The Road goes ever on and on; Down from the door where it began;
Now far ahead the Road has gone; And I must follow, if I can;
Pursuing it with eager feet; Until it joins some larger way;
Where many paths and errands met; And whither then? I cannot say.

[JRR Tolkien, Lord of the Rings]

Wednesday, 16 April 2014

Day 16 - Stanhope Common to Acomb

16 April (0700-1630)
Distance: 20.5 miles
Fitbit steps: 49000
Weather: early wall-to-wall sunshine; high level cloud later. Markedly warmer this afternoon

The day started with Mick getting a kick in the face. There he was, innocently lying all snug under the quilt, when I transitioned from the 'making tea' to the 'drinking tea' position, catching Mick's jaw with my foot as I did so. He reckons that with the number of times I accidentally kick, knee, elbow or thump him, he qualifies as a battered husband.

It was an early hour of day to be kicked in the face too, as I'd requested an early start, so as to cover the miles, buy groceries and arrive at our night-stop early enough to use the laundry.

So, it was just 7am as we hoisted our packs and left our pitch (an excellent pitch, even if I do say so myself). By virtue of having slept at the bottom of a valley, we started with a get-the-blood-pumping climb back out of that valley. Moorland was the theme of the morning, and it was incredible to see quite so much of nothing, save a couple of large chimneys (right on the moor) telling us that there used to be industry in these seemingly barren parts.

Good navigation (with, perhaps, a little luck thrown in) saw us land within a reasonable number of paces of stiles (or in one place, a waymark pointing straight through a fence with no evidence that there's ever been a stile) when we encountered fences during our descent off the first bit of moor.

A little lane, a pleasant path through a bit of forest and a bit more lane took us out of County Durham and into Northumberland at Blanchland. For us, today, Northumberland started with an absolute lung-buster of a hill. It did, however, offer excellent views back whence we had come, and the moorland onto which it led us was gentle on us, as was the forest road which followed.

From the little collection of houses that is Juniper, it's only 4 miles to Hexham by road, but why walk a road when there are (for a less direct a route) field paths instead? And so over fields and along byways we went, only hitting the road a short way before Hexham.

Our biggest resupply yet was needed in Hexham (our next shop isn't until Selkirk on Sunday - eeeek - Easter Sunday - that's not promising from a shopping point of view, is it? Wish I'd thought of that earlier!) where I nearly cried as I searched and searched, covering what felt like an extra mile or so, for the things I wanted in the big Tesco.

Our night-stop was another 2.5 miles further on according to the map, but I'm sure that the last lane went on for twice the distance it should have! Eventually the lane did end, the campsite was before us, and with relief our parcel was handed over.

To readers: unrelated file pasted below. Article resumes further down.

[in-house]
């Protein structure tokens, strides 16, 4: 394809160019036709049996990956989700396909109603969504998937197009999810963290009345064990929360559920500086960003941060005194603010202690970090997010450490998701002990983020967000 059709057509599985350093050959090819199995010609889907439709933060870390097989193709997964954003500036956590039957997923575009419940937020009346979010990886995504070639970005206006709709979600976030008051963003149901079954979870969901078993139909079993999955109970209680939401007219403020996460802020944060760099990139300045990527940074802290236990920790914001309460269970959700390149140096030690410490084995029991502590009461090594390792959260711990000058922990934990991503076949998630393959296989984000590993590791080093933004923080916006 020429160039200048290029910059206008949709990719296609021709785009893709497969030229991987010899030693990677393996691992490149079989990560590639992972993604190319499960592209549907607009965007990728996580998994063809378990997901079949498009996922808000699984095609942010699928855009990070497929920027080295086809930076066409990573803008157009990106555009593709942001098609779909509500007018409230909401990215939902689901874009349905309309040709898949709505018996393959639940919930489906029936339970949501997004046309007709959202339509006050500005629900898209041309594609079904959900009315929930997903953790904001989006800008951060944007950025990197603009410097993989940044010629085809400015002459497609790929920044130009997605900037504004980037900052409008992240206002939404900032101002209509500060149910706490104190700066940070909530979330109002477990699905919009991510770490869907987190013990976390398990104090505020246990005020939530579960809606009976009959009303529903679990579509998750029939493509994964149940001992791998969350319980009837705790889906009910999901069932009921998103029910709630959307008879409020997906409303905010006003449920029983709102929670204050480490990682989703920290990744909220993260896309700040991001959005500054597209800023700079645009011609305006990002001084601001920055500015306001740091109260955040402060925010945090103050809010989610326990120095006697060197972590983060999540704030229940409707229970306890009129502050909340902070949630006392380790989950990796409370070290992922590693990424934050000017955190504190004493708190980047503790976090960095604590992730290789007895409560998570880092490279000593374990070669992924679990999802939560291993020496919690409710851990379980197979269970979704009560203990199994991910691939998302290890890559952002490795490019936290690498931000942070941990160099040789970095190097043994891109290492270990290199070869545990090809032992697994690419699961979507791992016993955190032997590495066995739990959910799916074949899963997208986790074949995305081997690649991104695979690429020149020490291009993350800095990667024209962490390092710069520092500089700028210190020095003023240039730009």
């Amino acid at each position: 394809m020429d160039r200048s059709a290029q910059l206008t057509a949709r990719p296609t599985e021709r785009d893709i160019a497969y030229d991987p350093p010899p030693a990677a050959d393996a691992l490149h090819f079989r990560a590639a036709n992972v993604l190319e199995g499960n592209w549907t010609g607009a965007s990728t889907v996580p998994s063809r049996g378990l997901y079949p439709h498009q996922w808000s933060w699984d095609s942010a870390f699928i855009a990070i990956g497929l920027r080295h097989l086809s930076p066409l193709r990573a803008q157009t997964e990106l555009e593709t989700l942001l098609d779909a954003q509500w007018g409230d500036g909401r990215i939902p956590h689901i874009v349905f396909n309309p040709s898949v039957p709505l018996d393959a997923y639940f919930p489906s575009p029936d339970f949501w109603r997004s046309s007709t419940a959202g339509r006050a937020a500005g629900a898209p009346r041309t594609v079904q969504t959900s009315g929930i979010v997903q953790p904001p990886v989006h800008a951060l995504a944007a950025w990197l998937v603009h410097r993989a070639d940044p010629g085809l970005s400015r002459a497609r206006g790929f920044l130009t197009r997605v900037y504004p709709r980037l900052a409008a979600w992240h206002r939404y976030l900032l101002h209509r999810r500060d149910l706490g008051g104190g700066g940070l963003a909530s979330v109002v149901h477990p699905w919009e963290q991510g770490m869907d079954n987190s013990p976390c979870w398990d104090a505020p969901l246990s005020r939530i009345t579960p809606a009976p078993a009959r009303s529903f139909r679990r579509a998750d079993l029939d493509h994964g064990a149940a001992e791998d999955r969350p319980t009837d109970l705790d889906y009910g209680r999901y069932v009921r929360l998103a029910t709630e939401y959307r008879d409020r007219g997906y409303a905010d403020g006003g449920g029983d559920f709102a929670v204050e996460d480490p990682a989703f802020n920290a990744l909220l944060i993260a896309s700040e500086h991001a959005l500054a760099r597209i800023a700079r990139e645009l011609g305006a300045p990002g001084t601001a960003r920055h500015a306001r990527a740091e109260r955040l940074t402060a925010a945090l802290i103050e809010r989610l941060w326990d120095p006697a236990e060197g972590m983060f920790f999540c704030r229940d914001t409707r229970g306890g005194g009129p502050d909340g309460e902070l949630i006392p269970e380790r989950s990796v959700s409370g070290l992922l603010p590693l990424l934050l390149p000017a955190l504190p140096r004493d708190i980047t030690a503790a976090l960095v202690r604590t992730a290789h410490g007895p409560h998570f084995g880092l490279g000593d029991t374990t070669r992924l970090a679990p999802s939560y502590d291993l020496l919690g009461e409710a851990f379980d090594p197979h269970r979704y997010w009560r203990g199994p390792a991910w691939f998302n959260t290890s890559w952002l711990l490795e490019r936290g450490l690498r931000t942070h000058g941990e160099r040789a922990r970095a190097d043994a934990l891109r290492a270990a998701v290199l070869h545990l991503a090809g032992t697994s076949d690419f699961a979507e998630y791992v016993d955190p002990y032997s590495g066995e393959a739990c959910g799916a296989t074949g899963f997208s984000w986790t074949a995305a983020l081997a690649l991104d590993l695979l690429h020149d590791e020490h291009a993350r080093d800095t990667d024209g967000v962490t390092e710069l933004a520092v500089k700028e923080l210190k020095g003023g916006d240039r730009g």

Having paid our pitch fee (£17.50 - ouch!) we were shown to the scankiest bit of ground. Had the fee been more reasonable, I would have accepted it, but for that much money, I expect something half-decent, so I rejected it. We settled on another spot in the end, but it's still not great. It became slightly better when the warden returned to apologise for overcharging us and to give us a £2.50 refund. All being well, tomorrow night's pitch will be better - and free, although it won't have much in the way of facilities!

(Conrad: two offers of tea doesn't bring us close to your record of receiving hospitality! Unrelated to that: where did your LEJOG route take you after Rookhope Burn?
Martin: if we hadn't climbed up so steeply during those 3 minutes, I likely would have made an about turn! What's the weather for the weekend for the Borders (Jedburgh and Selkirk area)?
Mike K: that would have been really useful to know yesterday!)

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  1. Easter in Scotland? Should be okay. It's only the north west and the isles that might be tricky I'd 've thought.

  2. I went via Blanchland also, then Dukesfield and camped on a site on Hexham Racecourse where the guy let me stay for free when he heard what I was doing. Onward from there to Haydon Bridge then north to Wark, Bellingham and Kielder. I reckon we may coincide again later.

  3. You may get a bit of drizzle tomorrow (Thursday) then a nice couple of days, but on Sunday a front is coming in from the east, bringing cloud and some rain by Monday. Next week looks cloudy with showers. I'll update you again tomorrow, but then I'm away until Tuesday.
    Have fun!

  4. Yes and we've complained about that place with no stile too. We're hoping to get one soon. I suspect you went through Deborah Wood, which is one of my adopt-a-path paths, which is why it's so good, obviously (a bit muddy in parts...)